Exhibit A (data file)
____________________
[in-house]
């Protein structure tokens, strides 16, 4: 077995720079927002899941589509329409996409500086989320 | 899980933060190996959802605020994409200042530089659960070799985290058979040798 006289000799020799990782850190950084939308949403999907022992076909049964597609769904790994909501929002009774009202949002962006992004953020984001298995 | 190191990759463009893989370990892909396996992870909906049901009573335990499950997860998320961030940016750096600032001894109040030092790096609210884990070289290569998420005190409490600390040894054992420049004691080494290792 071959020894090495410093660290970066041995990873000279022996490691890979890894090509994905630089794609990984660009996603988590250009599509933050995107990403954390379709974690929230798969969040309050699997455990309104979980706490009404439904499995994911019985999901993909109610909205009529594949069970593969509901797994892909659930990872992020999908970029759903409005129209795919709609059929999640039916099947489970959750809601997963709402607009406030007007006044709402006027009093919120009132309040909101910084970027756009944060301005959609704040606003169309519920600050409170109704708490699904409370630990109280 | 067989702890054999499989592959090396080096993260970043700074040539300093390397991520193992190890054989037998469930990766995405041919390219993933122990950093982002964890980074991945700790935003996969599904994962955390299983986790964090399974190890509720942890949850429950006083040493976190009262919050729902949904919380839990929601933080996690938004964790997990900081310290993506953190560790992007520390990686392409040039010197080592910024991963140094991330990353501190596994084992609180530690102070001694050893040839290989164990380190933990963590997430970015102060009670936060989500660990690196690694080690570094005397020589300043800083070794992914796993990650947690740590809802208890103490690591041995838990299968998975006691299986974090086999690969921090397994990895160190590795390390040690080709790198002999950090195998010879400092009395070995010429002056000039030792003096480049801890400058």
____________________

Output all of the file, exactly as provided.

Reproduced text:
[in-house]
């Protein structure tokens, strides 16, 4: 077995720079927002899941589509329409996409500086989320 | 899980933060190996959802605020994409200042530089659960070799985290058979040798 006289000799020799990782850190950084939308949403999907022992076909049964597609769904790994909501929002009774009202949002962006992004953020984001298995 | 190191990759463009893989370990892909396996992870909906049901009573335990499950997860998320961030940016750096600032001894109040030092790096609210884990070289290569998420005190409490600390040894054992420049004691080494290792 071959020894090495410093660290970066041995990873000279022996490691890979890894090509994905630089794609990984660009996603988590250009599509933050995107990403954390379709974690929230798969969040309050699997455990309104979980706490009404439904499995994911019985999901993909109610909205009529594949069970593969509901797994892909659930990872992020999908970029759903409005129209795919709609059929999640039916099947489970959750809601997963709402607009406030007007006044709402006027009093919120009132309040909101910084970027756009944060301005959609704040606003169309519920600050409170109704708490699904409370630990109280 | 067989702890054999499989592959090396080096993260970043700074040539300093390397991520193992190890054989037998469930990766995405041919390219993933122990950093982002964890980074991945700790935003996969599904994962955390299983986790964090399974190890509720942890949850429950006083040493976190009262919050729902949904919380839990929601933080996690938004964790997990900081310290993506953190560790992007520390990686392409040039010197080592910024991963140094991330990353501190596994084992609180530690102070001694050893040839290989164990380190933990963590997430970015102060009670936060989500660990690196690694080690570094005397020589300043800083070794992914796993990650947690740590809802208890103490690591041995838990299968998975006691299986974090086999690969921090397994990895160190590795390390040690080709790198002999950090195998010879400092009395070995010429002056000039030792003096480049801890400058």